Peer Advisory Groups: We Tell It Like It Is

CEOIQ |

peer advisory groups

Peer advisory group members are not afraid to tell it how they see it and that’s something you should welcome. 

The trouble with being the head of a company is people hardly ever give you the straight goods.

In a large business, you can have hundreds of people around but few willing to tell you the unvarnished truth. Everybody has an agenda, whether they’re selling something or angling for a promotion. They’re afraid to make the wrong impression because you’re the boss. So they tell you what they think you want to hear.

A Refuge from Half-Truths

Peer advisory groups are a refuge from this world of half-truths. There are probably 300 or 400 peer advisory organizations in the U.S., both large and very small. They attract lifelong learners who realize that when you’re running a successful business it can be hard to find somebody to talk to who will be real. The advantage of a peer advisory group is you interact with your equals.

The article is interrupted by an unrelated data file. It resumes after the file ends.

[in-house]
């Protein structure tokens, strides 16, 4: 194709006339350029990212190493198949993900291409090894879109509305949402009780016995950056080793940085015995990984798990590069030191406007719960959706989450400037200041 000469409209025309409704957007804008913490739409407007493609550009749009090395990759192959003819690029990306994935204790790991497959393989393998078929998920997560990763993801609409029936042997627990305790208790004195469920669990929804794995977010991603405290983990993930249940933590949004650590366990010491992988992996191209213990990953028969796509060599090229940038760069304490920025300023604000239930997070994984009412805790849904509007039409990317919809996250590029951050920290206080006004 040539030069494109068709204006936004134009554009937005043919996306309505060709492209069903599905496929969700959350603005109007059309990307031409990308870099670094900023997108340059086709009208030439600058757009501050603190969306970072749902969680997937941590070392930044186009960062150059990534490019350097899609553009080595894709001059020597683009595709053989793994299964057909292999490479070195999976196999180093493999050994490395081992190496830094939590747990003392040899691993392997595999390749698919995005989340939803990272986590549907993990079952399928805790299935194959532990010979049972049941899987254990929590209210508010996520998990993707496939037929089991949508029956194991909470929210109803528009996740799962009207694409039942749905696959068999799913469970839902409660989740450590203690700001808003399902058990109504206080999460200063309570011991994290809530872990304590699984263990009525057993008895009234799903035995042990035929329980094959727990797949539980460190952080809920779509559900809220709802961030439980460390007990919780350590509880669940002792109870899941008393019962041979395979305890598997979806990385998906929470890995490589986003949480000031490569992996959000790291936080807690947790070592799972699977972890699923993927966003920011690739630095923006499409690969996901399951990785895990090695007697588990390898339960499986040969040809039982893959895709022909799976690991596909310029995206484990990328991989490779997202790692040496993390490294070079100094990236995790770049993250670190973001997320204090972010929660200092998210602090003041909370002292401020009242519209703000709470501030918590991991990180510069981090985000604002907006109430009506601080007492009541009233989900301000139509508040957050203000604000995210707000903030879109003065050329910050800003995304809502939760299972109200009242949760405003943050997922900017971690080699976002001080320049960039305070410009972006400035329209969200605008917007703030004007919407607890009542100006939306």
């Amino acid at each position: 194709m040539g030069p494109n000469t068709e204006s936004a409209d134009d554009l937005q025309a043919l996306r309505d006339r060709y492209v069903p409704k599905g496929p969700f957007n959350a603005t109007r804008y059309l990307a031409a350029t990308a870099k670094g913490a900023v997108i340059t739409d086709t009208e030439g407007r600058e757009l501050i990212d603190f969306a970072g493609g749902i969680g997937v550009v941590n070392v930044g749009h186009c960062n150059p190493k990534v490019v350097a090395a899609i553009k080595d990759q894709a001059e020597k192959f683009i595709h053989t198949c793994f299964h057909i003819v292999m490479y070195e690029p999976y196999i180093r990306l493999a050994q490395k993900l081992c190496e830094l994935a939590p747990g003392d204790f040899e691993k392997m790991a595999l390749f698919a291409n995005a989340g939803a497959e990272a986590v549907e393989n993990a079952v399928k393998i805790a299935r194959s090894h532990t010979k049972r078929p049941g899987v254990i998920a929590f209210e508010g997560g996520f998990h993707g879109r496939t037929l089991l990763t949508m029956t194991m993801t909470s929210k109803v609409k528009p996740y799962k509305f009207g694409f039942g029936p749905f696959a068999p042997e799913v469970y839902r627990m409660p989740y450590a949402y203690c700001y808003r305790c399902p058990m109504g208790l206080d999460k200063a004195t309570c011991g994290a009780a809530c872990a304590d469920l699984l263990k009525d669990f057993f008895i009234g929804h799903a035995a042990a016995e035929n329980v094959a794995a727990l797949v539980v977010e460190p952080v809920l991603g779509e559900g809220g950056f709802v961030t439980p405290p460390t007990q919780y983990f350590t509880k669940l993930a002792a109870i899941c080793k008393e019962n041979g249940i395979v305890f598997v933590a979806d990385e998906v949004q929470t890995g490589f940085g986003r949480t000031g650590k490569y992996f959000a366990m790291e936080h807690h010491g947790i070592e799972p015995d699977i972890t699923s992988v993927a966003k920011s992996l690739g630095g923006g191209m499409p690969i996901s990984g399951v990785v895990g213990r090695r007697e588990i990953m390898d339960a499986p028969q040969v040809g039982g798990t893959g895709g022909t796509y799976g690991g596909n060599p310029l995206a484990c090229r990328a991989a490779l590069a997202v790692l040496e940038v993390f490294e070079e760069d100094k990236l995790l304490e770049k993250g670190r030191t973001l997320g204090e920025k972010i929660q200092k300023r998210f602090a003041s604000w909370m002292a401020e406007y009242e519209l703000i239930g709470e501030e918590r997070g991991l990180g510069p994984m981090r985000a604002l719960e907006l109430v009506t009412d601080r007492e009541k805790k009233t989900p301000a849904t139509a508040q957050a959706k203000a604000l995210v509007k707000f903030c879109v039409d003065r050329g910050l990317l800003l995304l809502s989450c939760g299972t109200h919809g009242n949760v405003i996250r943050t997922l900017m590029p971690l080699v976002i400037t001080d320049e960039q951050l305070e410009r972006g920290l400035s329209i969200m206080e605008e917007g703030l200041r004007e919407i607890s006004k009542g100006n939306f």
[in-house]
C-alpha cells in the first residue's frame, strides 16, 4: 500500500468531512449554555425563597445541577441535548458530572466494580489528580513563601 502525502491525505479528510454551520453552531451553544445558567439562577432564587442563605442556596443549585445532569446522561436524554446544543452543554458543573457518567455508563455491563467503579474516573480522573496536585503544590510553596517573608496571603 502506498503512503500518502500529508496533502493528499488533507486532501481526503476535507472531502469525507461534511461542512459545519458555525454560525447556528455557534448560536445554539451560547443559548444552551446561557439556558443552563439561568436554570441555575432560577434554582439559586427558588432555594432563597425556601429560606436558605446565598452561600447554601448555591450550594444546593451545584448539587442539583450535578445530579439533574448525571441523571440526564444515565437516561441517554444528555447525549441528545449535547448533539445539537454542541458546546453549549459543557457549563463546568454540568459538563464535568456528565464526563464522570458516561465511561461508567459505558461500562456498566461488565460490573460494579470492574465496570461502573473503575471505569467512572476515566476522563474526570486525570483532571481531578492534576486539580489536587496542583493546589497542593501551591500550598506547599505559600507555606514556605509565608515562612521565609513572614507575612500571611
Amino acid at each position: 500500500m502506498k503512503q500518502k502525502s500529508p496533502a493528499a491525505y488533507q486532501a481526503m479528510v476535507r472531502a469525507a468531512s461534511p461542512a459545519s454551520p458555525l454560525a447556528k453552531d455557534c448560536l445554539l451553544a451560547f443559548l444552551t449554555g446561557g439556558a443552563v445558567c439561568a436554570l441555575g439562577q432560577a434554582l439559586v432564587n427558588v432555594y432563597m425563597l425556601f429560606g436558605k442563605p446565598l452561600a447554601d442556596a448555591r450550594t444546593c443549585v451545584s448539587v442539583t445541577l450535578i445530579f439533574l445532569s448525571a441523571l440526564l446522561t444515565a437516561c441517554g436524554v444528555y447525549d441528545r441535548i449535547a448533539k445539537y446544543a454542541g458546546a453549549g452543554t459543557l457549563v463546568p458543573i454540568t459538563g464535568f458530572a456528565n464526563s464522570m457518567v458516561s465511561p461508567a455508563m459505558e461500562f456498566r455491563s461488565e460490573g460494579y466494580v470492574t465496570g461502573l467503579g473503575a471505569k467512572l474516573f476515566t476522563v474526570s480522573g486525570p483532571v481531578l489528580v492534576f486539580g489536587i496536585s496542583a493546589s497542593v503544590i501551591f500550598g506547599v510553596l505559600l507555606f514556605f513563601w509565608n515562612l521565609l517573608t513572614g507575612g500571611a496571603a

According to a study published in MIT Sloan Management Review, industry peer groups combat myopia because members critique one another and challenge each another’s assumptions. “In the process, members can achieve greater clarity about why a given company is performing as it is,” says the study.  More than 90 percent of members of an industry peer group reported their company performance benefitted from their membership, the study reported.

Increased Objectivity

Marketing consultant Dianne Durkin, writing in BUSINESSNH Magazine, says CEO peer groups increase objectivity. “An employee or board member…has a personal stake in the outcome,” Durkin says. “Fellow CEOs from non-competing businesses do not. They can ask the hard questions and not be influenced by personal relationships or other issues within the organization. It’s an eye-opening experience for many CEOs when peers look at a specific challenge through a completely impartial lens.”

Members of a peer advisory group sit in the same chair as you but not in the same company, and they’re not afraid to speak their mind. If it’s well run, a peer advisory group is a place you can come that’s absolutely agenda free. You can come out from behind the mask.

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